Porter (2004) argued that there are essentially three generic strategies to explore when considering how best to create and sustain this essential competitive advantage. Either a position of cost leadership can be adopted (becoming the low cost provider in the market for the products or services concerned), a differentiation strategy taken forward (bringing products and services to the market that are perceived to be unique or adding distinct/particular value) or a defined focus strategy can be explored (i.e. servicing a distinct, narrow market segment and then seeking to achieve either cost leadership or differentiation within it) (Hooley et al, 2017). Porter also emphasises the perceived danger of being ‘stuck in the middle’ (i.e. following a business strategy that mixes these distinctive approaches) as this is seen to be exposing the company to the defined and distinct strategies of current and emerging competitors (Porter, 2004).
In contrast to Porter’s view, other writers emphasise how the ability to move between distinct business strategies – and sometimes exploit them in parallel – offers a competitive advantage in the modern market environment (Grant & Jordan, 2012, Morrison, 2009). For example, speed (responsiveness) now underpins the concept of time-based competitive advantage, whereby the ability to use modern technology to service markets is driven by a more strategic focus on innovation in order to create new or novel concepts which are valued by customers (Stalk, 1988). Significant business-level strategic flexibility is therefore required to exploit new/emerging industries, new customer segments and new sources of competitive advantage (e.g. service speed) which further reinforces the importance of a cohesive overarching corporate strategy (Grant & Jordan, 2012).
Porter’s view is predominately shaped by the competitive operating environment, but other arguments can be formed which place a greater emphasis in the internal resource and asset base of a company as a source of competitive advantage (Barney, 1991). A critical examination of the company’s physical, human and organisational resources can identify specific attributes that support the generation of a sustainable competitive strategy (Morrison, 2009). Essentially, corporate resources must possess value (able to exploit market opportunities whilst defending against competitor threats), be rare (difficult for competitors to imitate), be difficult to imitate (such as the advantages arising from customer brand associations) and the resulting business approach must make it challenging for competitors to adopt a similar strategy using alternative resources (Johnson et al, 2015).
This resource-based view of the firm helps to establish the importance of operational strategies in helping to deliver both business-level and corporate-level strategy (Johnson et al, 2014). Operational strategy is focussed on the effective deployment of resources and business processes in order to build (and deliver) the short-term objectives that move the business in the direction required (Mintzberg et al, 2009). However, this is not just about implementation – this should be an iterative process as an effective operational strategy can provide the market intelligence and awareness needed to respond quickly to changes in the business environment thus informing business and corporate strategy (Jenkins et al. 2016; Keichel, 2010; Lynch, 2009).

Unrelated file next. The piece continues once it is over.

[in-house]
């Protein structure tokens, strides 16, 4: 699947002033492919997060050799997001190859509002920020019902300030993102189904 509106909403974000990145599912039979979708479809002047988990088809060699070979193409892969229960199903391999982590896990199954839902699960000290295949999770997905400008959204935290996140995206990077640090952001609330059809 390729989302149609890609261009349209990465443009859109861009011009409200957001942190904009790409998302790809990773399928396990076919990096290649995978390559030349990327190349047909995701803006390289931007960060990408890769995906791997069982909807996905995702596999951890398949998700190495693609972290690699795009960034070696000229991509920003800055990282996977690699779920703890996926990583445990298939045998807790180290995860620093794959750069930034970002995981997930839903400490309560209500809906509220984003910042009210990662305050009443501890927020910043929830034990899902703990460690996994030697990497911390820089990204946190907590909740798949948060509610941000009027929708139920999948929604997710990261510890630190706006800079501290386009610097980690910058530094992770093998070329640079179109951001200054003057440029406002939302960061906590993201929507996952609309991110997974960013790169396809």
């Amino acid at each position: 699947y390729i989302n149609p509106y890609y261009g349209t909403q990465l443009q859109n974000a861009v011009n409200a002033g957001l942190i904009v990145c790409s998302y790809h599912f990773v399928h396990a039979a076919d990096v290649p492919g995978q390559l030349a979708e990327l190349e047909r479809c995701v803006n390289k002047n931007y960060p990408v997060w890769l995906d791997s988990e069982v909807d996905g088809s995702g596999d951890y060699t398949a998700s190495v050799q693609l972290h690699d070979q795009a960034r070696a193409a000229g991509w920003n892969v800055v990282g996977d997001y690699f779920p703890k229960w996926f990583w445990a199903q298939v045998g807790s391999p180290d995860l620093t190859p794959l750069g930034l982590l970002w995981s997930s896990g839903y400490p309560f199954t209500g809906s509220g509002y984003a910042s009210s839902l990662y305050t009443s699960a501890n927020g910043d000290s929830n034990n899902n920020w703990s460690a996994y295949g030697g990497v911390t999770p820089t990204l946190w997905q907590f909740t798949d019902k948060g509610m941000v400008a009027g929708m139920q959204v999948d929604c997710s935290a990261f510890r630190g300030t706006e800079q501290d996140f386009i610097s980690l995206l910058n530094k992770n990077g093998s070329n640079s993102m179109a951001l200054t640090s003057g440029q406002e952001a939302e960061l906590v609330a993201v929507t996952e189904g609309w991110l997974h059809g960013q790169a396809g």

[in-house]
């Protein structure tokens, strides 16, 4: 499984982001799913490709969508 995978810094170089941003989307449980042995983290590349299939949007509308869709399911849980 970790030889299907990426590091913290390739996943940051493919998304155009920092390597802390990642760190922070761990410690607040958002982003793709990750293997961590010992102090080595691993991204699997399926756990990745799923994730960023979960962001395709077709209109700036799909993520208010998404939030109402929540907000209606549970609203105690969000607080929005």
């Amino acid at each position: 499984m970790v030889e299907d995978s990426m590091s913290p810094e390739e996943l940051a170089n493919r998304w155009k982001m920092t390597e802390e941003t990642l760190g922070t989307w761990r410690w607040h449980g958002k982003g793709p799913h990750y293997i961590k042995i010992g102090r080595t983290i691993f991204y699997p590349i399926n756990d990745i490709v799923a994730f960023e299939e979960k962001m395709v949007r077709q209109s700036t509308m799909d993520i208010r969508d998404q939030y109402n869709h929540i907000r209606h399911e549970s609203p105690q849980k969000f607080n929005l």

DEFENDING COMPETITIVE STRATEGY
Once a competitive advantage has been established it can quickly be eroded by competitors through imitation and/or innovation (Porter, 2004). Rather than constantly revising the operational and business strategy approaches outlined (above) (which can result in an inconsistent and incoherent corporate strategy), it has been argued that it is possible to create barriers that insulate the business from the competitive pressures being faced for a period of time (Grant & Jordan, 2012). These ‘isolating mechanisms’ can inhibit competitors from mirroring the way in which a business sustains its competitive advantage, reducing the speed at which resource values are eroded (Rumelt, 2012).
The available literature highlights a range of mechanisms that can be employed (such as patent protection, copyrights and brand registration) (Clifton, 2009; Crane & Matten, 2010). The key attributes needed to be able to maintain these competitive barriers are the ability to identify that another company possesses a competitive advantage, the competences to diagnose the nature and features of that advantage, the drive and incentive to invest in measures that protect corporate returns and the ability to acquire the resources needed to build the isolation mechanisms required (Grant & Jordan, 2012).
Given the emergence of the knowledge-based economy and the rate of technological change and innovation, one potential approach is to attempt to secure first-mover advantage i.e. being the first company to deliver a new product, process or service to the market (Johnson et al, 2014). Whilst the innovation required is likely to demand significant resource investment, significant competitive benefits can accrue such as the ability to set market operating standards, capture any limited or scarce resources required, enhance brand reputation (being seen to lead the way in the minds of consumers) and secure/establish a customer base (by creating buyer switching costs such as contract terms) (Lynch, 2009; Wall et al, 2010). However, depending on the success of any subsequent isolation mechanisms employed there are risks associated with such a strategy (Rumelt, 2012). Competitors can seek to imitate the technological innovation that has taken place (with the costs of imitation estimated at only 65% of the costs of innovation) and they can also identify what did not work well for the innovating organisation and exploit any resulting market dissatisfaction (Johnson et al, 2015).